IE 11 is not supported. For an optimal experience visit our site on another browser.

From madness to a state of peace

There are those on both sides of the Middle East conflict who would like us to believe it is simply insoluble. Ironically, their names are Arafat and Sharon. Michael Moran explains in Brave New World.

Intractable. Quagmire. Abyss. Insoluble. When even the best journalists apply words like this to a problem as if they were facts, you know the politicians have won. Despite the litany of hopelessness, the real fact is that the Middle East conflict can be solved. Those on both sides who would like us to believe otherwise simply are not willing to risk their political lives to make it happen.

FOR NEARLY 20 years now, the basic outlines of a solution to the radioactive Arab-Israeli conflict and its Israeli-Palestinian nucleus has been widely understood by all but the most unreasonable players. Negotiations, behind closed doors and more recently out in the open, have danced around these facts again and again, in the end finding them just too hard to swallow. But the solution is there, and it is as plain as the stubble on Arafat’s face:

Israel would return to some modified version of its pre-1967 borders, returning the Golan Heights to Syria and allowing a Palestinian state to develop on the West Bank and Gaza.

Israeli settlers would be asked to return to Israel proper, and with few exceptions, the settlements built in the West Bank and Gaza would be offered up as the one-time compensation payment to those millions of Palestinians who still cling to colonial-era land titles in what is now the Jewish state.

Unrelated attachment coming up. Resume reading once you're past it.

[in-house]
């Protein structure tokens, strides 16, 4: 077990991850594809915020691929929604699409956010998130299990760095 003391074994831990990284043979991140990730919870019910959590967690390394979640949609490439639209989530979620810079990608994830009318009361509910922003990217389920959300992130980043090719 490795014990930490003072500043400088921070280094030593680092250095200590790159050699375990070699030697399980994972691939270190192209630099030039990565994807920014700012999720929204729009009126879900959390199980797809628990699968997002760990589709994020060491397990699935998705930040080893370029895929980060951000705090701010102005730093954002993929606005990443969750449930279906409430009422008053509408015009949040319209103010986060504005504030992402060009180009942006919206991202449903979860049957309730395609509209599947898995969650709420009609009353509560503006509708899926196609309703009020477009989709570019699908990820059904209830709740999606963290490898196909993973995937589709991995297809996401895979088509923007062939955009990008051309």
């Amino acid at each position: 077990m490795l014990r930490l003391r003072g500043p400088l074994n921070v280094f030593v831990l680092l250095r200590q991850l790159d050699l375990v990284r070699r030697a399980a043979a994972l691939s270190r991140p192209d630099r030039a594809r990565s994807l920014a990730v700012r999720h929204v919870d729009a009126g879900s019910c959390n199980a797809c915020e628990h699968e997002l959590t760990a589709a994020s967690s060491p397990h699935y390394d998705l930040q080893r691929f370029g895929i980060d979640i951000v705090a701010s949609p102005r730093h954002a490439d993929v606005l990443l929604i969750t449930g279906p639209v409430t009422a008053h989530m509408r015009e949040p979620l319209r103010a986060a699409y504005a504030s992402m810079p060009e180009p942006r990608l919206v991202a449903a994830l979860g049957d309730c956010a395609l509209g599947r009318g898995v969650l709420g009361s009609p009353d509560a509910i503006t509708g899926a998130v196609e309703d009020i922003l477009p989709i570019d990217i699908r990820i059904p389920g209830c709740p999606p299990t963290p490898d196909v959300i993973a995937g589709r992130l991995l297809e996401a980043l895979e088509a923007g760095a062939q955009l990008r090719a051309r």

Arab neighborhoods of East Jerusalem would be ceded to the new Palestinian entity, Israel would retain the lion’s share of the city as well as the sprawling settlements that ring it (in what is technically part of the West Bank).

Israel recognizes Palestine, and the Arab world, en masse, returns the favor.

That’s it. The checkpoints disappear. Incursions by either side would now be acts of war. “Suicide bombings” and “assassinations” would then become what they, in truth, always were: murders and crimes.

YES, BUT ...

I can hear the howls already. By now the zealots already have stopped reading and are pumping up their vitriol. And let’s concede a few things right here: Zealots and hate-mongers on both sides will try to prevent anything resembling the solution above from happening. In the crudest sense, they will do it with bombs, or with spiteful acts that make normal life impossible during the transition from the state of madness to the state of peace. They will attack any such deal as a sell-out and demand more. They will predict violence, as if that needs predicting, and then seize upon that violence as proof that no deal made with “those people” can ever be trusted.

It should also be conceded that the two men who purport to lead Israel and the Palestinians at the moment are completely incapable of anything but war. For Yasser Arafat and Ariel Sharon, power flows from bloodshed. Beyond violence lie only hard choices, compromises and the political wilderness (if not the hail of bullets that have claimed the lives of men of far greater vision).

Nothing scares the far right in Israel or the lunatic murderers of Hamas and Islamic Jihad like a reasonable deal. It is no coincidence that Hamas launched its first sustained suicide bombing campaign just as the election to choose the murdered Yitzhak Rabin’s successor was coming to a climax. They got the result they wanted, too: the Israeli right, in the form of Benjamin Netanyahu.